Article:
WASHINGTON — Sen. Amy Klobuchar (D-Minn.) and Sen. Mark Warner (D-Va.) introduced legislation on Thursday to require greater disclosure of the sources of online political ads, amid reports that Russian sources bought spots on Facebook, Twitter, and other platforms to influence the 2016 election.
Sen. John McCain (R-Arizona) is co-sponsoring the legislation, giving it a bipartisan boost as lawmakers examine the use of social media by Russian sources during the campaign. The Senate Intelligence Committee is planning a Nov. 1 hearing on the issue, and has invited representatives from Facebook, Google, and Twitter to testify.
The legislation is called the Honest Ads Act, and it would require that political ads sold online be covered by the same rules as spots sold for TV, radio, and satellite play.
Their legislation would require that online platforms with more than 50 million monthly views keep a public file of the digital copy of the advertisement, a description of the audience the advertisement targets, the number of views generated, the dates and times of publication, the rates charged and the buyer’s contact information. It also requires that online platforms take all “reasonable efforts” to ensure foreign entities are not buying ads to try to influence the election.
It would apply to all entities that purchase more than $500 of political advertising in a cycle, and it would include spots about candidates and political issues.
The FCC maintains a public online file of political ad purchase on broadcast TV outlets. It’s unclear whether there will be a central repository for the ads on digital platforms.
Digital political advertisers also would be required to identify who paid for the spot within the ad, as is required in other media. The text of the proposed legislation is here.
At a press conference, Warner and Klobuchar talked of how Russian sources targeted social media platforms to influence opinion. Warner said that the foreign agents wanted to “spread misinformation and to sow division.”
They said that the sources of the advertisements are a mystery because laws have not kept up with technology.
Facebook announced earlier this month that it would hire 1,000 new employees to monitor ads, but it is likely to face additional scrutiny at the upcoming hearing. The company has confirmed that a representative will testify.
Last month, Facebook said it had identified about 3,000 ads linked to Russian sources, representing about $100,000 in ad spending from June 2015 to May 2017. The ads appear to have come from a Russian entity known as the Internet Research Agency, according to Facebook.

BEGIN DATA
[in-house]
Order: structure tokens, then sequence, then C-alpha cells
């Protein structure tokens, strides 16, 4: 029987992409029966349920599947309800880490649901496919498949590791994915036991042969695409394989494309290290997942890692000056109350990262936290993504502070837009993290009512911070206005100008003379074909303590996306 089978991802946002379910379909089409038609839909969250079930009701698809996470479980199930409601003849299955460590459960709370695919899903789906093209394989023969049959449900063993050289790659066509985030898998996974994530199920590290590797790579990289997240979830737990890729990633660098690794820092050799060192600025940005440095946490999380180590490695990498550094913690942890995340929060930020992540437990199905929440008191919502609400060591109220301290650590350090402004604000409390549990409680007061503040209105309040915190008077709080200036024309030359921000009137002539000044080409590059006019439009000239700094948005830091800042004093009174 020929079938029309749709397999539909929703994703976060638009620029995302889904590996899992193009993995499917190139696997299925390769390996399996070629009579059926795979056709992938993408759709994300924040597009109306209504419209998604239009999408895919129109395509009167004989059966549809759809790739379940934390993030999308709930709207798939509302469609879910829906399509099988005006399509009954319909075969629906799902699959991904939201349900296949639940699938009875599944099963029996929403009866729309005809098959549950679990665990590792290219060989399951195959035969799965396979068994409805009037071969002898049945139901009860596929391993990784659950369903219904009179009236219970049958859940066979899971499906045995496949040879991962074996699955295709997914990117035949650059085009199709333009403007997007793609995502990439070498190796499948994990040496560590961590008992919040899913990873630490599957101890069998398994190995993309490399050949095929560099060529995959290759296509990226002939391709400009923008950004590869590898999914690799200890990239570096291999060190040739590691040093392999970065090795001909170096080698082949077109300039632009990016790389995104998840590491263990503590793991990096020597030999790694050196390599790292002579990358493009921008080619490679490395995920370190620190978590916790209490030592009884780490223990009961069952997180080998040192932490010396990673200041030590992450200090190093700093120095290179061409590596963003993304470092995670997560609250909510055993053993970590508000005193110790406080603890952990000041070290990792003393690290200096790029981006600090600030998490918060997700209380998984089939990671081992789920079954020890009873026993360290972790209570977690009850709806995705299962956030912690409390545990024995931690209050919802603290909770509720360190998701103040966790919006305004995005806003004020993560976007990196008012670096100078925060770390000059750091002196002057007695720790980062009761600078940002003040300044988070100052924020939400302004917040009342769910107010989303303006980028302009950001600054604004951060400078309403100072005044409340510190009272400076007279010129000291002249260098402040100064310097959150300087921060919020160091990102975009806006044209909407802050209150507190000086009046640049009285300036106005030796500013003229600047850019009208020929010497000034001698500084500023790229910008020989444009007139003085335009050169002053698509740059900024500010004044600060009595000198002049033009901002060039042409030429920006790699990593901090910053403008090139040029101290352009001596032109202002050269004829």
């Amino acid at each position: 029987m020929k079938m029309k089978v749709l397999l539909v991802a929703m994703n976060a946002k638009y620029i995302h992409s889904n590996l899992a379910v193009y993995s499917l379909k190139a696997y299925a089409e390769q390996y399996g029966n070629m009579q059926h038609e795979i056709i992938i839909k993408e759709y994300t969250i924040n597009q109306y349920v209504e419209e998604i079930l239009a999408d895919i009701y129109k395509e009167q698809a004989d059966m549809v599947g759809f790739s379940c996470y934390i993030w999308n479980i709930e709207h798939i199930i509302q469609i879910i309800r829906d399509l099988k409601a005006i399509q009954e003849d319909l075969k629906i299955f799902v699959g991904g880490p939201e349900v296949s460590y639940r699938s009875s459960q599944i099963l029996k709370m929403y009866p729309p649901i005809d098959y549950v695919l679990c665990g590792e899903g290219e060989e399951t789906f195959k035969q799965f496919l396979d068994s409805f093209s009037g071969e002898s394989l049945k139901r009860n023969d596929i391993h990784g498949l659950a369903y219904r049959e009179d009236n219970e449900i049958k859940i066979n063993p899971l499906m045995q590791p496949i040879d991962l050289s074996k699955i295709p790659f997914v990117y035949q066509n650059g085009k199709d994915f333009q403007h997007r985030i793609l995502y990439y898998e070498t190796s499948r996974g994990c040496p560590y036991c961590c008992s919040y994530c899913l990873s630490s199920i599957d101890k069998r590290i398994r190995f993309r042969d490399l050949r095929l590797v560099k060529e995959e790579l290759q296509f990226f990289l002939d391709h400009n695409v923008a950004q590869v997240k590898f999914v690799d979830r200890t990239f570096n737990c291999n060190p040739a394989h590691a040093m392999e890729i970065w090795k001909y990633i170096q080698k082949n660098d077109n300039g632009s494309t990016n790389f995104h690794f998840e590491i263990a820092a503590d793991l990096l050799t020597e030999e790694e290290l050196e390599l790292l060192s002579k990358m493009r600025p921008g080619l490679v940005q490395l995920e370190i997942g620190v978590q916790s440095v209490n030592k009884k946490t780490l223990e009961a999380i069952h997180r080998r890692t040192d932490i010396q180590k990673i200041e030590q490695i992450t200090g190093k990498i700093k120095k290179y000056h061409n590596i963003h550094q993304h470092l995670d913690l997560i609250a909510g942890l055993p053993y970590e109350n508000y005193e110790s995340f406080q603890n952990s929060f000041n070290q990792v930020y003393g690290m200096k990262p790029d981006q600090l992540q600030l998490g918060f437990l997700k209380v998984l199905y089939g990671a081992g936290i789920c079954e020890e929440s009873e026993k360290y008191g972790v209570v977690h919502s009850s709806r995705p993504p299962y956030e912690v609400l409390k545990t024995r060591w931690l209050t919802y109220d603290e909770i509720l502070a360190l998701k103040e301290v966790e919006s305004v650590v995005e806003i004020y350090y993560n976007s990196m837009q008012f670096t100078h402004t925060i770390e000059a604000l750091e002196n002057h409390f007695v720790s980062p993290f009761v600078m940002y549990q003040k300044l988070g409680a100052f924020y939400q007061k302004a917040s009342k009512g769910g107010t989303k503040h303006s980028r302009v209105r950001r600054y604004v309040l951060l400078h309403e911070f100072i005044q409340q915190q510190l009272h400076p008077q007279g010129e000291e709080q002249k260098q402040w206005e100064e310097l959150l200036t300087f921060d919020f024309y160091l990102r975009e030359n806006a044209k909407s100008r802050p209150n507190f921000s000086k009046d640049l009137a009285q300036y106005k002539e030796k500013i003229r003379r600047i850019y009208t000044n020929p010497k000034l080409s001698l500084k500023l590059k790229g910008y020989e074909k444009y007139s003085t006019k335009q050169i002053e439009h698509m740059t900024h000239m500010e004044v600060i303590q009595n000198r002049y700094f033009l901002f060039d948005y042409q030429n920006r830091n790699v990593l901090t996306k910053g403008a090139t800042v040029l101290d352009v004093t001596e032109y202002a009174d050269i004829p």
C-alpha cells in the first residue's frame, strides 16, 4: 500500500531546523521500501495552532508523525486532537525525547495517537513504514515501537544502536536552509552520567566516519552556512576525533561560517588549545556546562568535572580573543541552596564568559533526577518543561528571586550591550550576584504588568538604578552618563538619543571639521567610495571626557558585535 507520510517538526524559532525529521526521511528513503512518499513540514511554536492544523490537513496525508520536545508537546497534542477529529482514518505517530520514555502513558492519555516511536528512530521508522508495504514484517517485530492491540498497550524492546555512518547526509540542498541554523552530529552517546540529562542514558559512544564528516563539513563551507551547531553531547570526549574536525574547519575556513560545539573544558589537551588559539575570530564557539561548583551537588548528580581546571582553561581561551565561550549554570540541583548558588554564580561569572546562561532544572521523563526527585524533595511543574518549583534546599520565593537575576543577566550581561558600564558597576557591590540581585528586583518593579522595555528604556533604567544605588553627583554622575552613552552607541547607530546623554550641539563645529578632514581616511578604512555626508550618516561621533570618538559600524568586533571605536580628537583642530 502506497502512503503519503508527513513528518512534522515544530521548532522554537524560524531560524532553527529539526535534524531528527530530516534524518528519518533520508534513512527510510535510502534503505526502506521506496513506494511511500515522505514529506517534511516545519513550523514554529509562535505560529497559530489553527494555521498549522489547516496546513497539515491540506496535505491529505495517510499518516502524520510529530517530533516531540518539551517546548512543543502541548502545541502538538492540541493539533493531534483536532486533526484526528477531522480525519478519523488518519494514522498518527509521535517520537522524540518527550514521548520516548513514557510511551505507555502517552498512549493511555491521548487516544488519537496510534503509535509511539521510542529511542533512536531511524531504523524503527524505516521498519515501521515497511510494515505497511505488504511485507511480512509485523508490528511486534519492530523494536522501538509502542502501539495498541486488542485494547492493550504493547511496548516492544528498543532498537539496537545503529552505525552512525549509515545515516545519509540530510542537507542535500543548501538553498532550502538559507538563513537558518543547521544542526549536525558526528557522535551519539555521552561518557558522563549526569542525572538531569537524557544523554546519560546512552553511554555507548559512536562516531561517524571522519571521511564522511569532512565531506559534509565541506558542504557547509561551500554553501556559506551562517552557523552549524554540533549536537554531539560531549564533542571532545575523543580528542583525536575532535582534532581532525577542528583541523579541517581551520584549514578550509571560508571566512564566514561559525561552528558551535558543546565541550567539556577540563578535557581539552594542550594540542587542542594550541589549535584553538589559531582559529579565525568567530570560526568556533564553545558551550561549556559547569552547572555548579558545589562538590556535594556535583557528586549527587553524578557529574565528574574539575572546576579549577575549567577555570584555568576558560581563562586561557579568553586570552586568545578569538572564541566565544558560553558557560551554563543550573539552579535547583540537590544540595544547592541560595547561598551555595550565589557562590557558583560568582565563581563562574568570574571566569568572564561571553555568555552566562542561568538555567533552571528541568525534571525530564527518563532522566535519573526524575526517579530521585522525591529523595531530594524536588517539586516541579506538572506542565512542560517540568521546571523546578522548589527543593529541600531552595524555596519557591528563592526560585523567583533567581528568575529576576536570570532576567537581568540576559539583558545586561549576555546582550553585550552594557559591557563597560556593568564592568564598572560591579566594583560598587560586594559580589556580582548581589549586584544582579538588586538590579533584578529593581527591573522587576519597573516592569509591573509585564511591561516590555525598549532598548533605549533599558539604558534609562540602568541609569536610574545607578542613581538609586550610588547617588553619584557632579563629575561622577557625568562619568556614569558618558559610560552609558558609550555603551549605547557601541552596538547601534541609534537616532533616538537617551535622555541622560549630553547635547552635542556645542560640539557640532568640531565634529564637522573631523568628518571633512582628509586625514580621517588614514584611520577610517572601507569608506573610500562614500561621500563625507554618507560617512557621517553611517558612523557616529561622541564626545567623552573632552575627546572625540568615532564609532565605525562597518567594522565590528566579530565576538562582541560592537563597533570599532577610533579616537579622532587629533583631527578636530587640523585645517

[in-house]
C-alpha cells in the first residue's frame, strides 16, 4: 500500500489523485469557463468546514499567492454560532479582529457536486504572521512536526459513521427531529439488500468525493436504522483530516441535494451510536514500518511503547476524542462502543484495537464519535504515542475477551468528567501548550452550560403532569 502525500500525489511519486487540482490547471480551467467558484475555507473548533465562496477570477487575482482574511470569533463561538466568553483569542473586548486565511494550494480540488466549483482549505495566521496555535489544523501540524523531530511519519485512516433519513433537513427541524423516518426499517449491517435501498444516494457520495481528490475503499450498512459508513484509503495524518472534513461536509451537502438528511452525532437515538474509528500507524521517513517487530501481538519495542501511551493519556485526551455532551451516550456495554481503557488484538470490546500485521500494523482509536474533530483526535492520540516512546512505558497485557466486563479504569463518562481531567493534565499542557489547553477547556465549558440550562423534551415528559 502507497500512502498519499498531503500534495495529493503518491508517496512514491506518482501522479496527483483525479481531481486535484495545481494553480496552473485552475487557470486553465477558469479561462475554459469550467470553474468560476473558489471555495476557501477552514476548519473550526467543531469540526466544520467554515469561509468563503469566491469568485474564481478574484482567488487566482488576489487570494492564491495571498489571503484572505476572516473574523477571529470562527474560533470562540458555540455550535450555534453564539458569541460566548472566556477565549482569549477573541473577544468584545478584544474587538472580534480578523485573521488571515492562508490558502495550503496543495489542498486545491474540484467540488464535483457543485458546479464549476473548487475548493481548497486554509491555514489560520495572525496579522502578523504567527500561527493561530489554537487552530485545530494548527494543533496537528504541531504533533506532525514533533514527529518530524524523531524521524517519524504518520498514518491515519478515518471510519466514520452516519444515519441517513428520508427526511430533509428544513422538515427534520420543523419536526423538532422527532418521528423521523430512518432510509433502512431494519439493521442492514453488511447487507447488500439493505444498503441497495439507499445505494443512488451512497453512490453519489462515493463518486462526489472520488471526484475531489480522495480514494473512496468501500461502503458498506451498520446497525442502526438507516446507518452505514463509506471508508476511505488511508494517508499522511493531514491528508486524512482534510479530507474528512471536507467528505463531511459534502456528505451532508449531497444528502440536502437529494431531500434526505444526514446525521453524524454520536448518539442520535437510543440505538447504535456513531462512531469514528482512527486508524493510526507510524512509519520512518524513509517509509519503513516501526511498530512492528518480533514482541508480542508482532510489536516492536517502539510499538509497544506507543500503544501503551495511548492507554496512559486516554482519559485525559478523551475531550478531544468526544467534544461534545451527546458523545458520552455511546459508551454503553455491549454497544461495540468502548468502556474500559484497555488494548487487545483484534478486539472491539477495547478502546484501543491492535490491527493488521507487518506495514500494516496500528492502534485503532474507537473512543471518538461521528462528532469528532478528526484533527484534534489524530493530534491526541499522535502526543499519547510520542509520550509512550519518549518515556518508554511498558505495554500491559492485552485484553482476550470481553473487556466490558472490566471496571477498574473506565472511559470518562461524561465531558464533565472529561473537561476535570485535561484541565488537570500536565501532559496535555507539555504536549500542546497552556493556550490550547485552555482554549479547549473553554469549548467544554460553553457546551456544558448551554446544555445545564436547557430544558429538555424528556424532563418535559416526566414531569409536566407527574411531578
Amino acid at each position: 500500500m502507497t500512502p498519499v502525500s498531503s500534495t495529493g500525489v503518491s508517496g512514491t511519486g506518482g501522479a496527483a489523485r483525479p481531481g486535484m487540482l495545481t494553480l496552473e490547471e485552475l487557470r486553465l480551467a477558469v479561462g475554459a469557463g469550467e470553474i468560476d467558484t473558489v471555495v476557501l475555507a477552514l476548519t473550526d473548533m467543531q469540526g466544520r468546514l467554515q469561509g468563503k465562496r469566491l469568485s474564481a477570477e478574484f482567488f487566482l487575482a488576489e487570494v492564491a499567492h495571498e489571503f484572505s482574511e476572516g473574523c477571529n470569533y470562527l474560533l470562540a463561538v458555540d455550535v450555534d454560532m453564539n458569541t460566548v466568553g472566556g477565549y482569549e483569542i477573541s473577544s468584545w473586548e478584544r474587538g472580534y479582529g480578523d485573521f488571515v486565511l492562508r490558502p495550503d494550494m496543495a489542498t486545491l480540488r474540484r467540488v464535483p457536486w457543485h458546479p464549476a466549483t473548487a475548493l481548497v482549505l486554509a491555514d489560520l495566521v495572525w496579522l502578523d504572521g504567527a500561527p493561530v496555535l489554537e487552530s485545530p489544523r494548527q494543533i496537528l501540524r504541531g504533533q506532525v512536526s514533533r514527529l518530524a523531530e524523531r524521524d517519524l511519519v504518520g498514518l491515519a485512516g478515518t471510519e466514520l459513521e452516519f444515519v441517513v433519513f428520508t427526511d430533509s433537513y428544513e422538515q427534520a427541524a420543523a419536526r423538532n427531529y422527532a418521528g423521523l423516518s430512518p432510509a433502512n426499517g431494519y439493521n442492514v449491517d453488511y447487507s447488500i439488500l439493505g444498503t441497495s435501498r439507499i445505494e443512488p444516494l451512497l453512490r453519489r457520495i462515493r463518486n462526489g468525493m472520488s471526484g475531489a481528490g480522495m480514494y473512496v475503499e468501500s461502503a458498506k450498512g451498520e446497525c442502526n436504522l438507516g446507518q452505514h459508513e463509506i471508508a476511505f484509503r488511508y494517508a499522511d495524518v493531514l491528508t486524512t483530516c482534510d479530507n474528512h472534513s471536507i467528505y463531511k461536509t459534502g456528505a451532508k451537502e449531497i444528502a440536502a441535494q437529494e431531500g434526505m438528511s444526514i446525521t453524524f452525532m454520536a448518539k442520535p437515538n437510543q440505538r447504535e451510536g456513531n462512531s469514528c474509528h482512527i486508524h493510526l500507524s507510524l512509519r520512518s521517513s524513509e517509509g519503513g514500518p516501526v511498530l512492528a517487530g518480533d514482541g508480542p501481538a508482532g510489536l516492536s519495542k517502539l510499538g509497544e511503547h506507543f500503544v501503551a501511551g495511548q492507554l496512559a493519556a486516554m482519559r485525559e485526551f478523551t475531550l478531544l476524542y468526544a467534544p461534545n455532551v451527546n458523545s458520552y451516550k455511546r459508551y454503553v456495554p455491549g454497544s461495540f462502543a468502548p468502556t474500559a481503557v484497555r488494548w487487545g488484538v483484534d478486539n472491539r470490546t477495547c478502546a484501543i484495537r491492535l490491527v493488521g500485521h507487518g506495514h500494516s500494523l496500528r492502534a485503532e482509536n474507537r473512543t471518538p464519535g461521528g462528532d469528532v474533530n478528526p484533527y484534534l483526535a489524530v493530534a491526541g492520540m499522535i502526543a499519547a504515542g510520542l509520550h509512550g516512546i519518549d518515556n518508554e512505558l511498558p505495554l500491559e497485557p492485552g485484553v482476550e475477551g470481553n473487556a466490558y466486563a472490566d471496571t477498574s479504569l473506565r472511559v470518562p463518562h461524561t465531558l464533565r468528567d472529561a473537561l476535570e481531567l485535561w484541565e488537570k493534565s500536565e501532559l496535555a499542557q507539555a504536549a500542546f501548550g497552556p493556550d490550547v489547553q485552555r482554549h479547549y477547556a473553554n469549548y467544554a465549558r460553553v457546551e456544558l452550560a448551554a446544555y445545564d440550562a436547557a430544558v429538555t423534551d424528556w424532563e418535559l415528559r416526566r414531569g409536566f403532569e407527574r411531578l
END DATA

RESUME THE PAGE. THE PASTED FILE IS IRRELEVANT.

Erin Egan, vice president of U.S. Public Policy for Facebook, said that they “stand with lawmakers in their effort to achieve transparency in political advertising. We have already announced the steps Facebook will take on our own and we look forward to continuing the conversation with lawmakers as we work toward a legislative solution.”
The company turned over the ads to Special Counsel Robert Mueller, who is investigating Russian influence in the 2016 election, and any possible coordination or collusion with campaigns. Facebook also gave the spots to congressional committees investigating Russian influence. Warner is the ranking member of the Senate Intelligence Committee.
Facebook also outlined other measures it says it will take to try to boost disclosure, including requiring more documentation on the source of political spots.
Similar legislation also was introduced in the House by Rep. Derek Kilmer (D-Wash.) and Mike Coffman (R-Colo.).
Michael Beckerman, president and CEO of the Internet Association, said in a statement that “this is an important issue that deserves attention and the internet industry is working with legislators in both the House and Senate interested in political advertising legislation.”
But one group focused on tech policy, Tech Freedom, which has generally advocated for light-touch in regulation, said that the $500 threshold for compliance would be of such a broad scope that it could have “chilling effects” on speech.
The organization’s president, Berin Szóka, said that the Internet has been a platform for the testing of political messages. The bill “would require public logging of every message tested, no matter how small the test group, if the total ad buy in year exceeded $500. That will obviously chill the use of the Internet as a cost-effective way to test potentially delicate messages. Making it harder to identify offensive messages could have the perverse effect of making America’s already-toxic political discourse even worse.”